Iannuzzi predicts Tyco will likely expand into the Doodle space once the dust has settled from the current situation. But even while the 1950s relic searches for a new home and continues its fundraising efforts, there are still a few skeletons in the closet left to be taken care of: roughly $12,000 in debt — including accumulated back-rent and late fees — remain for the Doodle to pay off or otherwise settle with Tyco.

Comments

  • stcheve daaav

    Should Mr. Beckwith decide not to relocate the Yankee Doodle into a Yale University lease space; Yale should lease that available space to a FedEx Kinko’s.

  • Remembering Doodle from the 60's

    Iannuzzi's hostility toward Yankee Doodle has evidenced itself in all his communications as reported in the YDN. Hostility oozes even from his earlier attempts to appear helpful. Does Tyco have a monopoly in New Haven? Cannot Yalies find a way to takes their business elsewhere?

  • Tyler

    I will literally go to the library and copy every page of a course packet from books on reserve before I will ever give a cent to Iannuzzi or Tyco. They are scoundrels.

    Do they seriously want us to believe that they hadn't planned all along to force the Doodle out and expand Tyco? The recent developments make that so apparently clear. Iannuzzi has no desire to save the Doodle.

  • Anonymous

    If you were a businessman, would you let your tenant go without paying rent for months and choose to let them stay because "it means so much to people"?

    No. Because you'd be losing money.

  • FedEx Kinkos…

    Should be brought in ASAP. If TYCO ain't willing to play fair, then they should be given a dose of their own medicine. Besides, FedEx is a product of Yale's own Fred Smith. Why shouldn't one be near Yale's campus?

  • Anonymous

    Why don't we have an OPEN FORUM, and discuss our feelings about this at length. Then we can protest day and night until Yale uses its endowment to buy Tyco, put them out of business, and then give the entire space to the Yankee Doodle and pay them to stay in business.

  • Anonymous

    Does anyone really care about Yankee Doodle? How many current undergrads actually went there when it was still open? I'd bet most students have never set foot in there. Let it go. It's a business that no one actually cares about anymore.

  • Anonymous

    Hey #7, just because you didn't go there doesn't mean that no one else did. Due to previous setbacks, the Doodle didn't have hours that were conducive to undergraduates. Have you ever seen the Doodle at 1pm on Saturday or Sunday? It was packed. I'm sure more undergraduates will eat there when the hours are longer. If it was open at 2am, like it used in be, it would be a far better late-night option than Gourmet Heaven, etc., especially because it's so cheap.

  • Anonymous

    But it's not open until 2am. And being "packed" at 1pm on a Saturday means drawing a whopping 15 customers. Yankee Doodle ran out of money simply because it was poorly run and did not respond to the market. How does a capable owner not notice financial difficulty months before the establishment is actually forced to close?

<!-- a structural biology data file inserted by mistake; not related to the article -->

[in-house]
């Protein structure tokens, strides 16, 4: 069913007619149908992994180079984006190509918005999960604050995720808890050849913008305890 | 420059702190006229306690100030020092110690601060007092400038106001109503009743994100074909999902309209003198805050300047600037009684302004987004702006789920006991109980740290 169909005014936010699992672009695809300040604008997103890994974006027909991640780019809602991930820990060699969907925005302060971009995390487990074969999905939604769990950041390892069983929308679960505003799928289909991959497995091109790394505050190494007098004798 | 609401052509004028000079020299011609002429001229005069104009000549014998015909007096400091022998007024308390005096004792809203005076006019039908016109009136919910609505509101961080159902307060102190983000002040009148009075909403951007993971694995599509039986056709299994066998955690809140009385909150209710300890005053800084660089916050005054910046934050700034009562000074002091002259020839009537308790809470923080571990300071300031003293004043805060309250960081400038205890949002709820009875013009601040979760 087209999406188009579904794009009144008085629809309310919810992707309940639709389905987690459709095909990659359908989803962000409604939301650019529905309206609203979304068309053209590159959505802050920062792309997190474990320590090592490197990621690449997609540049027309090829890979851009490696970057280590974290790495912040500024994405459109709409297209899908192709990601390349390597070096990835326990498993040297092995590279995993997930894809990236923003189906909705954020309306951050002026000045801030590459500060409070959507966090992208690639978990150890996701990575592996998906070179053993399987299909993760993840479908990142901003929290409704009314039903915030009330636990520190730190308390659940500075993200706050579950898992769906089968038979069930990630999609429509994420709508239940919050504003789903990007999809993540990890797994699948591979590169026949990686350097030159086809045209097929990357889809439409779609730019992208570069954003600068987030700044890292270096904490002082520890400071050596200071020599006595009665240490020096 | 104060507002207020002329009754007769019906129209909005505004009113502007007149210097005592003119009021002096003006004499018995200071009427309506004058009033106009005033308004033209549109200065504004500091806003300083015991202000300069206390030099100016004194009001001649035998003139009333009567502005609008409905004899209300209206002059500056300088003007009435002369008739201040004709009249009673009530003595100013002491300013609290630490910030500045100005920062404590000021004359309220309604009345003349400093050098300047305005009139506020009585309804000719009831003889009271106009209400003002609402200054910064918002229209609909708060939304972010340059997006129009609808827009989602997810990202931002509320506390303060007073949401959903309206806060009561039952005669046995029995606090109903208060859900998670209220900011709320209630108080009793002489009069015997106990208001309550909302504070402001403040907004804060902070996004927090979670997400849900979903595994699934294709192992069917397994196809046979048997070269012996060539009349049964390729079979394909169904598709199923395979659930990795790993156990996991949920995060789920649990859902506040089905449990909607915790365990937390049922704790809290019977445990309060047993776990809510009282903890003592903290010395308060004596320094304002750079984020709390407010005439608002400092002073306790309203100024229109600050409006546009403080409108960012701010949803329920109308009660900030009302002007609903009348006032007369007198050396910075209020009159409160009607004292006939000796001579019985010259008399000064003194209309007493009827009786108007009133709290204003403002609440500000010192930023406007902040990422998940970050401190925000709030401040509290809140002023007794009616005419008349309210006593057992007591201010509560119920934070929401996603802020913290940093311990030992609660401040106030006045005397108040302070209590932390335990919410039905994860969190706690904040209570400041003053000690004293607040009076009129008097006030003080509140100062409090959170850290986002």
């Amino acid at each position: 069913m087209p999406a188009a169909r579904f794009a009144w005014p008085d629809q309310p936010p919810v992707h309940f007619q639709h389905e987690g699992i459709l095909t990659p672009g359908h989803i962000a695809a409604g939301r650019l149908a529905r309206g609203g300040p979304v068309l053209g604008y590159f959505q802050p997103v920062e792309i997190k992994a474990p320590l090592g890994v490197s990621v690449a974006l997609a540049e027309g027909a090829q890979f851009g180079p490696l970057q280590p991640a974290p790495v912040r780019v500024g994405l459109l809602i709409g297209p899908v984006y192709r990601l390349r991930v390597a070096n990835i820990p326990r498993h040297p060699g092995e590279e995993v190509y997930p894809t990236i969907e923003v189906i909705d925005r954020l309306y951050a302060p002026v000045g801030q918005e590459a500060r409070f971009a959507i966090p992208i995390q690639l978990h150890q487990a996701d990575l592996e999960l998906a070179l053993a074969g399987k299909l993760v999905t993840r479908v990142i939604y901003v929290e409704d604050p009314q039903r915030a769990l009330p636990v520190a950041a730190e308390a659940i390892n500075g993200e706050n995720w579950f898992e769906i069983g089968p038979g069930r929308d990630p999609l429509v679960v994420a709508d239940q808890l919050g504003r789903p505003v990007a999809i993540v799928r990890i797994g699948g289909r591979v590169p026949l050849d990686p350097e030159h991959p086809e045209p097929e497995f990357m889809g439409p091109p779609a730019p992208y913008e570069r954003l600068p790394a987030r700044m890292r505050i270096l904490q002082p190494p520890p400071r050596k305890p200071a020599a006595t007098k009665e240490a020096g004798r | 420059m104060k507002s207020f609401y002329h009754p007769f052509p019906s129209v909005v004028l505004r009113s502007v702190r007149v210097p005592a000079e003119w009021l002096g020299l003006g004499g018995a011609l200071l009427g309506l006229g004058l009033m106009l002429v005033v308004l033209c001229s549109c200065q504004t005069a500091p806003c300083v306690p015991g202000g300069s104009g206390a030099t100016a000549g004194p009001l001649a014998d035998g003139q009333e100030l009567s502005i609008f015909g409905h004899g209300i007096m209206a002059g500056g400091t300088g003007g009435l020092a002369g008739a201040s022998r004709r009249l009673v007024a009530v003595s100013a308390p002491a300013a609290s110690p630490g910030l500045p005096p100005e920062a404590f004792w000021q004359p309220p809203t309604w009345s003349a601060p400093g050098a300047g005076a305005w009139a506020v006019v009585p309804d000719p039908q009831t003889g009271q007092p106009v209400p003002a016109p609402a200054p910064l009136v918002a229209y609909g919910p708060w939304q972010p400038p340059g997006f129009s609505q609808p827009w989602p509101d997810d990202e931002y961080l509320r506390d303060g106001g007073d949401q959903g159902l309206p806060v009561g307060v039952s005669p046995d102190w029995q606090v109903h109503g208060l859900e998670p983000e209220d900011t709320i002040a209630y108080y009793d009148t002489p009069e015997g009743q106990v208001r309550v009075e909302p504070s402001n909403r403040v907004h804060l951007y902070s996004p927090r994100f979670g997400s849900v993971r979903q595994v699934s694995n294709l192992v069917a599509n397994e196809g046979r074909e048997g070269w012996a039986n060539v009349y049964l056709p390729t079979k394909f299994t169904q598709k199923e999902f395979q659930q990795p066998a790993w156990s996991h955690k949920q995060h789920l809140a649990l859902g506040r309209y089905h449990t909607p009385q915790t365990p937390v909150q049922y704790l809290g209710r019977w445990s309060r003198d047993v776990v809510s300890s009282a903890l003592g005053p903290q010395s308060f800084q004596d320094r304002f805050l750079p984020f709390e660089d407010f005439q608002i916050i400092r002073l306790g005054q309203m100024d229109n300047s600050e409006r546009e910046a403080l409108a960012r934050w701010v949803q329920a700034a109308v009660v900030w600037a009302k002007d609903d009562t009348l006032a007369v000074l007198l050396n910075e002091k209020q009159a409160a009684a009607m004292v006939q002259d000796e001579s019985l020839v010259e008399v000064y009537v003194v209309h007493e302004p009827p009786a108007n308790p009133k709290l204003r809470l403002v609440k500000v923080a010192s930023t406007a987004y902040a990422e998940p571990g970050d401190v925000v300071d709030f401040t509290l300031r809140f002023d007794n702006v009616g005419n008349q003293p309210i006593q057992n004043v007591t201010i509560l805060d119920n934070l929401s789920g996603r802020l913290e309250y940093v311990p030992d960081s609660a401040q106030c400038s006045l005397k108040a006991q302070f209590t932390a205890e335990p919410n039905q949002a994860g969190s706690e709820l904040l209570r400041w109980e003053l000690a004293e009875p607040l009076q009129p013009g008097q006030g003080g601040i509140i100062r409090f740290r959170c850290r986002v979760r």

Yankee Doodle is not a charity, and it's not a sacred burial ground. It's a diner. If no one wants to buy it, let it die.

  • Edward Joseph

    i can't think of any kind of business to place in there that can pay that kind of rent..What is that building worth i wonder?? Does this increase co-incide with the City's appraisal ??
    Does Mr.Tyco have a mortgage ?
    is the building paid for ?
    after gentrification you will see SUPER gentrification..The more not-for-profits appear (state of ct.property also)
    the higher your taxes are going to be,
    Throw in the Mayors use of Taxpayers dollars to further his career,The Union pandering,etc.and so on…what ?you want me to be more specific ? okay

  • Anonymous

    hey #8, you said it yourself: "The Doodle didn't have hours that were conducive to undergraduates." Congratulations. Thanks for pointing out why exactly the Doodle can't keep business and why it's not worth keeping around anymore.

  • joey

    Many ,many people like the Doodle and hope it's relocated to a nearby locale.
    One might be surprised as to what's brought up at appraisal hearings..
    I wonder if there's any Facade Improvement grant money floating about here..Any Tax abatement,
    i can just hear it now..'You appraise me for all of this and i have a Hot Dog stand next door" ,and they both are providing a service to both Yale and locals

  • A Plan

    #1 List the services that the Yale community currently pays Tyco to provide. #2 Gather information about alternative sources for these services. #3 Publish contact information for those reliable individuals who are collecting donations to preserve the Yankee Doodle. #4 Find an alumn or group of alumns who would wish to buy the Doodle or oversee the running of it, should Mr. Beckwith prefer to retire.